News / Africa

Antiretrovirals Allow Near Normal Life Spans

In this photo taken Tuesday April 14, 2009 a pedestrian passes an AIDS education billboard in Johannesburg. (AP Photo/Denis Farrell-File)
In this photo taken Tuesday April 14, 2009 a pedestrian passes an AIDS education billboard in Johannesburg. (AP Photo/Denis Farrell-File)

Multimedia

Audio
Joe DeCapua
Antiretroviral drugs have saved the lives of millions of people infected with the HIV, the AIDS virus. Now, new research shows HIV-infected people, who start treatment, can expect near normal life spans. The study was conducted in South Africa.


In 2011, South Africa had about 5.6 million people infected with HIV - more than any other country. That same year, over 270,000 people in South Africa died from AIDS-related illnesses and complications. So the more information health officials can gather about the disease, the better they can project treatment plans and costs.

University of Cape Town’s Dr. Leigh Johnson collected data on treatment programs between 2001 and 2010.  The study did not start out to specifically look at longevity.

“I think partly it was concern about the life insurance policies that were being provided to people with HIV. And in many cases people with HIV were being charged very high premiums. And we were worried about whether or not these very high premiums were really justified by the mortality risk in patients once they were on treatment,” he said.

There was a second aspect to the study.

“It was also partly motivated by an attempt to understand the extent to which antiretroviral treatment is reducing overall levels of mortality in South Africa. So we are involved in producing demographic forecasts for South Africa; and in order to produce these democratic forecasts we need estimates of how long people are surviving on antiretroviral treatment,” said Johnson.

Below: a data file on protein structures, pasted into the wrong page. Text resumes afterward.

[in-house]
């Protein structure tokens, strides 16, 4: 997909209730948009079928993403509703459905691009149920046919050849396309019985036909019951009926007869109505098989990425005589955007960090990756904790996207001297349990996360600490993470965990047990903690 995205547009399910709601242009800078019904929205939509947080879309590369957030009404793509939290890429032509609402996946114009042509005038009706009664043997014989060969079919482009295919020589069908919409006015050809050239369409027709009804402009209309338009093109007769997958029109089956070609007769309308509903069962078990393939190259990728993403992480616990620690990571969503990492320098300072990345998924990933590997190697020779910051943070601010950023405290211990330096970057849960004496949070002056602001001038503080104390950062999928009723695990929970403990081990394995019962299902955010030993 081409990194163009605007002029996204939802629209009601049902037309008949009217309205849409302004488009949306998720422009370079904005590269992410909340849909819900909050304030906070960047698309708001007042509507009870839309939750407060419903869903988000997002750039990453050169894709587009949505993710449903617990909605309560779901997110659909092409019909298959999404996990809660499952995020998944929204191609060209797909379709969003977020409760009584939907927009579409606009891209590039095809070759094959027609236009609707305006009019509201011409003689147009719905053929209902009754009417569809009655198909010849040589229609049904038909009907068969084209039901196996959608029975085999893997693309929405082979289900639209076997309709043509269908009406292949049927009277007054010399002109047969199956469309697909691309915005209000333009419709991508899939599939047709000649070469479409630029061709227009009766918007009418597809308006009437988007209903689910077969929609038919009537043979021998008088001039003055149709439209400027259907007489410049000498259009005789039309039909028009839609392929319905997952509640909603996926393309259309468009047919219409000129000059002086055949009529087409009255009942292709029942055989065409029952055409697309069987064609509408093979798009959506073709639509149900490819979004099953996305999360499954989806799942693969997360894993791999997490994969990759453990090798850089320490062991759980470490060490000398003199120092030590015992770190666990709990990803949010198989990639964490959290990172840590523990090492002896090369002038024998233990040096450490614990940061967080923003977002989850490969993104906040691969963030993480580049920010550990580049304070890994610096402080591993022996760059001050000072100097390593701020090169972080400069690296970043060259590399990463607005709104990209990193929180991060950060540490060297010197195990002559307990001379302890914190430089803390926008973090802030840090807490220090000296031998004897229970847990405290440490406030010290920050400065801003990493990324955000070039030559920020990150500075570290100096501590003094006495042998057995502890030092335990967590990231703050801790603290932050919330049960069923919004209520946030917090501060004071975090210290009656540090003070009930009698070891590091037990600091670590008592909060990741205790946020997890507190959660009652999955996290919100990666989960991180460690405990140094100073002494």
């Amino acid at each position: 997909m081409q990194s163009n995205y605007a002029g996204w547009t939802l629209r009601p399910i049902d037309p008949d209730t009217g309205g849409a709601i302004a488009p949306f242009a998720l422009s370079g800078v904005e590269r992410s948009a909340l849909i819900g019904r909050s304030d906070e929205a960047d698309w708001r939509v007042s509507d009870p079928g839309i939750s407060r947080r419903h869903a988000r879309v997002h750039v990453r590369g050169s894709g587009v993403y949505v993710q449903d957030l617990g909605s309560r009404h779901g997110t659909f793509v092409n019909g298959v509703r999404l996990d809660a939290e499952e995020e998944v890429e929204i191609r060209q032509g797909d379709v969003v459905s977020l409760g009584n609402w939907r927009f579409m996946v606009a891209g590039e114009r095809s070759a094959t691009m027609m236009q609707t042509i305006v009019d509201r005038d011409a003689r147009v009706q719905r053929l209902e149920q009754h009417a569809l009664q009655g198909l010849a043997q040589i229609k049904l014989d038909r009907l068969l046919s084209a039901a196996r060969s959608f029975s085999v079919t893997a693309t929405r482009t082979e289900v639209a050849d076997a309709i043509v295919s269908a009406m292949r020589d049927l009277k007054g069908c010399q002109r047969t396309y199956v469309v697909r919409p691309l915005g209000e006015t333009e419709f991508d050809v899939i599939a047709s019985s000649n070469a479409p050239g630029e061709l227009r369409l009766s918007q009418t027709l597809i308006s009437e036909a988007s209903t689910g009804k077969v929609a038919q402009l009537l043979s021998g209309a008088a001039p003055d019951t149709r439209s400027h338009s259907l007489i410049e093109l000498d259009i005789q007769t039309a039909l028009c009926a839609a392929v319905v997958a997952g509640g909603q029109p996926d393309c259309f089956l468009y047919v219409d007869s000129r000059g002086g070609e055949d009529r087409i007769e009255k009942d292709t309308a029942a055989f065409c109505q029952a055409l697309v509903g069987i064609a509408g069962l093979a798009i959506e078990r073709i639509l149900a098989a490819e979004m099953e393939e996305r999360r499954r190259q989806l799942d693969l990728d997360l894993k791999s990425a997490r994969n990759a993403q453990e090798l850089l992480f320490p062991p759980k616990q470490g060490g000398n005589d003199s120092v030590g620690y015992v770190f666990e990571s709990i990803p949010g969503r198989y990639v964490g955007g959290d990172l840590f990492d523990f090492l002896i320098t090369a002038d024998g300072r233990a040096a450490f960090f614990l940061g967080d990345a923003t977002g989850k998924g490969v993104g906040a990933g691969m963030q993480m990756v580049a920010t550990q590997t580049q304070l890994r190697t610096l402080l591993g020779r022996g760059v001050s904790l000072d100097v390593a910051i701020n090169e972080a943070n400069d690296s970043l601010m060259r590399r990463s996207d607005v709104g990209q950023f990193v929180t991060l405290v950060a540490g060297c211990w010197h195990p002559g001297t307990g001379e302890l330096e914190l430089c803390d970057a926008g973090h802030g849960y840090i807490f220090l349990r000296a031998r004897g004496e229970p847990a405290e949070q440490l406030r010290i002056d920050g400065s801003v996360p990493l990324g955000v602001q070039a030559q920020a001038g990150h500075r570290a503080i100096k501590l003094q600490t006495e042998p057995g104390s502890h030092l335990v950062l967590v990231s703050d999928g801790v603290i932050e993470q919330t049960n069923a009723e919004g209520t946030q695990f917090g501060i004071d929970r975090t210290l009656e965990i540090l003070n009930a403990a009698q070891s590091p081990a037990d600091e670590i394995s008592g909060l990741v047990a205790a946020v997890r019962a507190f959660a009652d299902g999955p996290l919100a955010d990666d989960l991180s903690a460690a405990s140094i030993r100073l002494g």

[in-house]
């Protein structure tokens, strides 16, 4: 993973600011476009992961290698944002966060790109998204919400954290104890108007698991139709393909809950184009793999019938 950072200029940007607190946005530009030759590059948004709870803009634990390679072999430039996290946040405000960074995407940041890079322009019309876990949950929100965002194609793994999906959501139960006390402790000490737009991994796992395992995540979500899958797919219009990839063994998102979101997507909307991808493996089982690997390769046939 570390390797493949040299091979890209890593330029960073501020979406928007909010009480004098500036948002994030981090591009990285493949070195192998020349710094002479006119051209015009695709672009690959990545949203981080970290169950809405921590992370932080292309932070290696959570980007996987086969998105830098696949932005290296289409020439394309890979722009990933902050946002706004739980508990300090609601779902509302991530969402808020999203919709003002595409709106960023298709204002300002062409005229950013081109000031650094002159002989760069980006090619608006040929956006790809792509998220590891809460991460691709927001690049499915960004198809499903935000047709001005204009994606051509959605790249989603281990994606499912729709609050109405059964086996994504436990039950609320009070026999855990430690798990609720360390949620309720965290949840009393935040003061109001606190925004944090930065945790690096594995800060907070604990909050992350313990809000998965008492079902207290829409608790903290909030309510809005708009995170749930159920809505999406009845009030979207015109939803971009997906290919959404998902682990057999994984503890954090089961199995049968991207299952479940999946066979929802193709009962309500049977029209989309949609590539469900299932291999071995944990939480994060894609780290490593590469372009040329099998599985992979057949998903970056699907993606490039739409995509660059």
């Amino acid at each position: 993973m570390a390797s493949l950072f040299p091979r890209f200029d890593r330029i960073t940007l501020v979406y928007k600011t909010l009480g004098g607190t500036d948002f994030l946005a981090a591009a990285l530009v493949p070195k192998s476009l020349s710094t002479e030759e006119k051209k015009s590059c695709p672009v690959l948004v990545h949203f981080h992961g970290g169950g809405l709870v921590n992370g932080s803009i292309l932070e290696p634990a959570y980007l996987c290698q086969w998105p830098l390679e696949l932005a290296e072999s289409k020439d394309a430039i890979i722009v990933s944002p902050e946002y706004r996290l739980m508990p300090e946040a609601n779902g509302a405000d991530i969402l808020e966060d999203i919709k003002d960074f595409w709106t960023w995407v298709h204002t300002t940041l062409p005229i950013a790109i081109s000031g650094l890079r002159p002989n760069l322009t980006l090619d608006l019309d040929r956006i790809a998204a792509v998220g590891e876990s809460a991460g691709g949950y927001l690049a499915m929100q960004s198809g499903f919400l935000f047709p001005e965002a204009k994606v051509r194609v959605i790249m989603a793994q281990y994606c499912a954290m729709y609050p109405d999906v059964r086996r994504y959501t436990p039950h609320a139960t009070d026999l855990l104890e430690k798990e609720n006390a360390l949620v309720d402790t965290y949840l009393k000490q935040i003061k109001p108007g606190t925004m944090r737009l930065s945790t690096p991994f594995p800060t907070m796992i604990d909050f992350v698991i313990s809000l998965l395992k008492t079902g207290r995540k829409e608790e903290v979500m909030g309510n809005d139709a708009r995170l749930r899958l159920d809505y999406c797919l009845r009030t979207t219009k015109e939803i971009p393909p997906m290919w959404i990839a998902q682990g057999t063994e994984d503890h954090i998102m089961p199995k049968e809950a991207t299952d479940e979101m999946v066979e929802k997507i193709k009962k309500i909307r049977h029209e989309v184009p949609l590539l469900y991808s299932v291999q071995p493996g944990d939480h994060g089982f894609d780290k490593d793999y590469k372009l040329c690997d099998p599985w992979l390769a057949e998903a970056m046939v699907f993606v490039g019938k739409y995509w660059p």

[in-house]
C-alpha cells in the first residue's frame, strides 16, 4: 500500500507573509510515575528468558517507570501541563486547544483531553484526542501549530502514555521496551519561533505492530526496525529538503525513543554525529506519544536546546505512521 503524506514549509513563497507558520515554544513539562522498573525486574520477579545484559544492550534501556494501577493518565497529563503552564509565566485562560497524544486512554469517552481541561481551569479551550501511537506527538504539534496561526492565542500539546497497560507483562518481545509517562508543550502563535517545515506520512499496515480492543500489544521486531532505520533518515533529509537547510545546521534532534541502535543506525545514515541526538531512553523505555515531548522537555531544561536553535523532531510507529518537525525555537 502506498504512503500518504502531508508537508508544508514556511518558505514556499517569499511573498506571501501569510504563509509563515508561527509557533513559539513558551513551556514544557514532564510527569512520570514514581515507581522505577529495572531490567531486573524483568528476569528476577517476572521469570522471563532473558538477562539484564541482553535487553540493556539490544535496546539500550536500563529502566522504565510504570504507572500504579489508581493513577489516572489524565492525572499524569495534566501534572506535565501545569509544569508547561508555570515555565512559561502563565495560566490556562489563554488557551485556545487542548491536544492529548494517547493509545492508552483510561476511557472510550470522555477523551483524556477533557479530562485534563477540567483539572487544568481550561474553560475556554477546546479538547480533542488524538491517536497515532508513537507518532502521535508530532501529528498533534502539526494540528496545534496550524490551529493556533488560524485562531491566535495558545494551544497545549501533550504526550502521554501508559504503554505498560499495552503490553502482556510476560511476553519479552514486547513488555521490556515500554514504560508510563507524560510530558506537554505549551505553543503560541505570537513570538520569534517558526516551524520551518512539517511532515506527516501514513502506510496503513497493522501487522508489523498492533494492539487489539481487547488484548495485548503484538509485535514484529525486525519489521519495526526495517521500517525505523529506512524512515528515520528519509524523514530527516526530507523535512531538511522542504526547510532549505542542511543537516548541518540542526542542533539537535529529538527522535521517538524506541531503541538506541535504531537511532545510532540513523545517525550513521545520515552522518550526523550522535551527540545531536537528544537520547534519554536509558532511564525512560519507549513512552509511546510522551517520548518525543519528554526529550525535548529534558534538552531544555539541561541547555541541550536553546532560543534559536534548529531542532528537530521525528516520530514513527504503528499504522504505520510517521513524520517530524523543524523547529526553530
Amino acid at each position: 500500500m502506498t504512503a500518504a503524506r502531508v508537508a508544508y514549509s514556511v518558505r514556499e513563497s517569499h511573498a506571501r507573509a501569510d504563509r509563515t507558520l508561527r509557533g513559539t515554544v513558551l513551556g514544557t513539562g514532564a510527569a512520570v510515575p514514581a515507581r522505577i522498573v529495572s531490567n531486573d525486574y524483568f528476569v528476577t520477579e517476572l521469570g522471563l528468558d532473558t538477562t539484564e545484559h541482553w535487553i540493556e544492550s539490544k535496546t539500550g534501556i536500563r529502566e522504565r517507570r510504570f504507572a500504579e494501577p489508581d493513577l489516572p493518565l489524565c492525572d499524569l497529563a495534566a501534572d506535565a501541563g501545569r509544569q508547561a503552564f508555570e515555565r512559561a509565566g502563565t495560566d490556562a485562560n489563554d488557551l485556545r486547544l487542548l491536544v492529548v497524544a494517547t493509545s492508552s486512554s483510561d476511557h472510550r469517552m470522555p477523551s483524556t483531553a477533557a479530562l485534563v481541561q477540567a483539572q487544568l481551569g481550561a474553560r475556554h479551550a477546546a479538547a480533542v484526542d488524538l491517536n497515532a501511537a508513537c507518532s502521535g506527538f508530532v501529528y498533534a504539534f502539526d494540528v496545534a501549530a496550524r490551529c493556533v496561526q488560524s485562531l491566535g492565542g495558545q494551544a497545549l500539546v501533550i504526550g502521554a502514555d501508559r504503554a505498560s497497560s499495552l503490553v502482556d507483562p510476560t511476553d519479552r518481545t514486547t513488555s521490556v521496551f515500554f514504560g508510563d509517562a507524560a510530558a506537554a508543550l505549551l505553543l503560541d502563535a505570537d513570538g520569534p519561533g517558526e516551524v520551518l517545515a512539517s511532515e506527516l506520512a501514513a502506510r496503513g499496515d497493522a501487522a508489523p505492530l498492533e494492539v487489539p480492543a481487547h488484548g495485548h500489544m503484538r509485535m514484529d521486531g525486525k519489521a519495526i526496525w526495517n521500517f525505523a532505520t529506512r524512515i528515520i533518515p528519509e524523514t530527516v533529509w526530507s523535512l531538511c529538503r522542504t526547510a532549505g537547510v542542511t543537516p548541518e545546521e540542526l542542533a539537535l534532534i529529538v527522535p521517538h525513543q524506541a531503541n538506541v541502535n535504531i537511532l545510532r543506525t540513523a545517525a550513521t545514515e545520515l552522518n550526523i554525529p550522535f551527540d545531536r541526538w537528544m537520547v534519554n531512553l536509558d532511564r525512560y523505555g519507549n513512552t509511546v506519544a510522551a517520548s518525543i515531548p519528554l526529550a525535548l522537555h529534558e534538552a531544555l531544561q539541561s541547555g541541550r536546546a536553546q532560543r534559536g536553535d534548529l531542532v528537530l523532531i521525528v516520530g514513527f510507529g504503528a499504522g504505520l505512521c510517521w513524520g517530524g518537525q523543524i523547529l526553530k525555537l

The overall findings show treatment can enable people to live a near normal life span. However, Johnson said that patients must meet a few conditions for that to happen. The first is the stage of disease at the time treatment begins. That’s measured by the number of CD4 immune cells that have survived the onslaught of HIV.

“Previously, the treatment guidelines in South Africa recommended that patients defer their initiation of therapy until their CD4 count had dropped below 200 cells per microliter. That’s quite an advanced stage of disease to be starting treatment. And what we showed was that patients who started treatment before reaching that threshold of 200 cells per microliter had much high life expectancies than those patients who only waited until their CD4 count was below the 200 threshold,” he said.

Basically, at the 200 level the immune system has collapsed and the patient is an easy target for opportunistic infections.

There are newer World Health Organization guidelines that South Africa currently follows. It now tries to begin treatment when the CD4 count is at 350, a marked difference in the health of the immune system. However, despite that, Johnson said many people are still waiting until advanced stages of disease before seeking treatment. It’s a problem many countries now face.

Another factor was age. A 20 year old patient would naturally have a longer life expectancy than a 60 year old. The findings showed the 20 year old would get an additional 27 years of life and the 60 year old an extra 10.

So, what does it all mean?

“From a demographic point of view it means that our projections of mortality are going to be much lower than what we were expecting previously. But it does also mean that we are expecting many more long term survivors on antiretroviral treatment in [the] future. So we’re going to have a much greater older age population than was previously anticipated. And I think it’s important from a kind of a fiscal point of view because we obviously need to budget for the long term provision of treatment for these patients,” he said.

South Africa funds about 80 percent of its national treatment program through its own resources. Johnson said that it’s difficult to determine whether it will be able to sustain that as the number of people on treatment grows. Another factor will be the cost of new generations of antiretroviral drugs that will be needed as HIV builds resistance to current drugs.

You May Like

At Khmer Rouge Court, Long-Awaited Verdict Approaches